Chana crushed her cigarette into a small dish. “I get your intention.”
“And this includes the shaping up,” I said.
“This includes you don’t cut the price after.”
“Nachoma,” I said, holding the money out. She nodded, barely. I counted out five hundred shekels. Turning to Chana: “This now, the other money after delivery.”
Nachoma pulled in her breath. “In one week,” I added, “my friend has a wedding to attend.”
I heard Nachoma’s breath come down.
“You are a hard lady,” Chana said, and folded the money into her small leather purse.
“But fair,” I said, “My friend gets her beauty, you get a generous price.”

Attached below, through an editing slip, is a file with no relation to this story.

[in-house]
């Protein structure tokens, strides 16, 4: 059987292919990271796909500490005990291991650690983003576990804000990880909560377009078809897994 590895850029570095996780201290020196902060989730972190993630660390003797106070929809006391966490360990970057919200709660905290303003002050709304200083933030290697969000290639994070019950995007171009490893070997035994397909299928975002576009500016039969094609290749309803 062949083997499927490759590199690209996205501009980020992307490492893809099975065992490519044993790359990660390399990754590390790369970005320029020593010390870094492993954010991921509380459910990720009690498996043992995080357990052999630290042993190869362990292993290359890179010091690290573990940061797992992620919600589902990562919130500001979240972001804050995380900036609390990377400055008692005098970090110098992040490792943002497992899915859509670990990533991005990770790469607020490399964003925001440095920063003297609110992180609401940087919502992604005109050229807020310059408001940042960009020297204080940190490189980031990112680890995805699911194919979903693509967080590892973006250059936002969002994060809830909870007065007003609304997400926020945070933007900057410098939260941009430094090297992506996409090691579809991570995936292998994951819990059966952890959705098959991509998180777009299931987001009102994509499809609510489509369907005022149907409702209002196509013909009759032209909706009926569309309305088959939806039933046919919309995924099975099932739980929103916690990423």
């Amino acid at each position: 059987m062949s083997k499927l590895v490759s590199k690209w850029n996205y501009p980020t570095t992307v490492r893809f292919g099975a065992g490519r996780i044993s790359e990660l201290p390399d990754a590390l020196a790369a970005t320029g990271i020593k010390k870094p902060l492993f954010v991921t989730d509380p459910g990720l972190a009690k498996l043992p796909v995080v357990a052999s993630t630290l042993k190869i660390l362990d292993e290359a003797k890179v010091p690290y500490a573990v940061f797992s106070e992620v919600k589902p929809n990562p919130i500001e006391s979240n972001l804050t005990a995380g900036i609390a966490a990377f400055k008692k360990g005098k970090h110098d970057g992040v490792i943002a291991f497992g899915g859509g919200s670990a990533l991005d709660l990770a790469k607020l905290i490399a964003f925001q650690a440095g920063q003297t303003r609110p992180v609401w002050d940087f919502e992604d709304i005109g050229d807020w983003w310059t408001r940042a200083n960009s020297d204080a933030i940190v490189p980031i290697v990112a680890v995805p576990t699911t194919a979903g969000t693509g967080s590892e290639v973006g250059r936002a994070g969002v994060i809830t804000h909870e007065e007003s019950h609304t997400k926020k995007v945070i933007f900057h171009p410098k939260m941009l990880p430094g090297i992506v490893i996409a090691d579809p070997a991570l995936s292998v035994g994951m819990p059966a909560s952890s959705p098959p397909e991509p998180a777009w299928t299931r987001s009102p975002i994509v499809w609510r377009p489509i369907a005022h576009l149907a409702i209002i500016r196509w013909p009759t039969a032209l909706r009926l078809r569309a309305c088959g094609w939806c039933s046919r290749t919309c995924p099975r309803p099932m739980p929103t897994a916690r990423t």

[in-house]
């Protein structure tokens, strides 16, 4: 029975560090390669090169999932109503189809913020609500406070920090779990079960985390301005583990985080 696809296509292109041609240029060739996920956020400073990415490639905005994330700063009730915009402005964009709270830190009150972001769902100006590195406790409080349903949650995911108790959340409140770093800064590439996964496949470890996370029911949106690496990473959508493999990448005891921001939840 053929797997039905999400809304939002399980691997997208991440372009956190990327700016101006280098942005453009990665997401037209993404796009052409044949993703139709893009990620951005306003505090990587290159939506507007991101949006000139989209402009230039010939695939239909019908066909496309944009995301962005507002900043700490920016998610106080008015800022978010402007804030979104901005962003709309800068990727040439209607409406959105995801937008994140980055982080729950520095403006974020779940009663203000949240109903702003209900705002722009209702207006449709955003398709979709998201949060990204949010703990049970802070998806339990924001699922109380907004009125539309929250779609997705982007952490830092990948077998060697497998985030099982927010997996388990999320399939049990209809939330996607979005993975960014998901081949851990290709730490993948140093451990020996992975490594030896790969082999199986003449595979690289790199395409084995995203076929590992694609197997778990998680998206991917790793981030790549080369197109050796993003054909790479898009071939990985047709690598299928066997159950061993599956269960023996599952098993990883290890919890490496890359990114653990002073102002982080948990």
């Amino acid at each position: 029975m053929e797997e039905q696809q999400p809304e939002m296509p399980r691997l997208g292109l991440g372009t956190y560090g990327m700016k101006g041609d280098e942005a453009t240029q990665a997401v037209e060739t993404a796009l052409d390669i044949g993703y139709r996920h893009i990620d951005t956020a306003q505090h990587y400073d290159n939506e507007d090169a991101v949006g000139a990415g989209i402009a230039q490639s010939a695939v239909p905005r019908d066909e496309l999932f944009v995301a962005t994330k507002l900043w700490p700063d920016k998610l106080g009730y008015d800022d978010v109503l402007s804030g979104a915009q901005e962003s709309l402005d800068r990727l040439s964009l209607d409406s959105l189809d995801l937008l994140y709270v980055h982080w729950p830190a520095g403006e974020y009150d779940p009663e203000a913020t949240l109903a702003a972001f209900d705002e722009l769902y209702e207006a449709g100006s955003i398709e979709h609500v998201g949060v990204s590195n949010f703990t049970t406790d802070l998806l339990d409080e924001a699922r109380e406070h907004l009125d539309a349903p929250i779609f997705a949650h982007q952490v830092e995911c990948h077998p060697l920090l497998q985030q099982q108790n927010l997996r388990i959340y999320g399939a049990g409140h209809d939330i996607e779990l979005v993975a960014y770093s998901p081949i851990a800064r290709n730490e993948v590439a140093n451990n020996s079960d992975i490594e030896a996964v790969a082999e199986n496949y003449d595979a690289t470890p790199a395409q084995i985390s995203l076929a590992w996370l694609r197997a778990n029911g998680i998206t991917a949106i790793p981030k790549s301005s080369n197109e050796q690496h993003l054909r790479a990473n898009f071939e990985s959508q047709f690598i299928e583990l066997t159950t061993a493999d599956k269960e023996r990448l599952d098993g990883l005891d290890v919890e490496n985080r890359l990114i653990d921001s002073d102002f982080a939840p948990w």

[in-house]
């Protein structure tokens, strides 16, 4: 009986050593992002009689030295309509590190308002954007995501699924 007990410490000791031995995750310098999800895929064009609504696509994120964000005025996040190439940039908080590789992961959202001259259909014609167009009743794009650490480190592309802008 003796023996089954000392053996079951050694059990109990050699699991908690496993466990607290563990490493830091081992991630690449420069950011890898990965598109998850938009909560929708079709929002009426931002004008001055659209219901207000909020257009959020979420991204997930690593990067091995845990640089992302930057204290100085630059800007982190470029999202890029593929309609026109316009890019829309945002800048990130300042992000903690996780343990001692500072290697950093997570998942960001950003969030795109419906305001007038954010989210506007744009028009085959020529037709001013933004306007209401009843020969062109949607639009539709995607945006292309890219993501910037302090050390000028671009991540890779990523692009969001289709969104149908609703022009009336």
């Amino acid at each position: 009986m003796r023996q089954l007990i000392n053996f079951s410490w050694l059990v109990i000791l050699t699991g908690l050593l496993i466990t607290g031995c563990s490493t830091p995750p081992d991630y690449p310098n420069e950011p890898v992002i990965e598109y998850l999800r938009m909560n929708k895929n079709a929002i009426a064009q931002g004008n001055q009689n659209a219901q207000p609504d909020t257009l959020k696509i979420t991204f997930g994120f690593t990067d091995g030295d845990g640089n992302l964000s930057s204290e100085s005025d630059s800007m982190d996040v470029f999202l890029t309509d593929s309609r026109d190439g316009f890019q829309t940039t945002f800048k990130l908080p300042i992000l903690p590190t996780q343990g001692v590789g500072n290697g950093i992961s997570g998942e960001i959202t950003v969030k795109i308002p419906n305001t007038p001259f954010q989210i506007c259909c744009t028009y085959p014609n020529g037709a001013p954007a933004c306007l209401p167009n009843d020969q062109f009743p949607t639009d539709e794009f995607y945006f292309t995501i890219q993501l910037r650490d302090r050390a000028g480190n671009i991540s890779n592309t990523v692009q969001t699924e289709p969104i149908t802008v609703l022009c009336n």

Chana harrumphed. “You came, I never got maybe references.”
“References? From who, about what? You see me here, you see my friend, her hair.
You see what must be done. … “ Chana put a match to yet one more cigarette, and looked what I would call the evil eye. At me, especially, but also at Nachoma. whose face was one big smiling. A Russian from Russia is a specialist in recognizing evil eyes.
Her face crackled with suspicions. Poor Chana, I thought. . So talented at making business, so barren of the meanings behind everyone’s frightenings. “We will come back in one week for my friend’s hair.” I gathered my purse, scarf, and small book of names and addresses.
“Think of this like you were a lady on the bus in the rain, and you helped out another lady, a Jew, who knows, who could maybe be a cousin to you…” I helped Nachoma into her coat. “…a cousin you never knew you had.”
© 2017 Rochelle Distelheim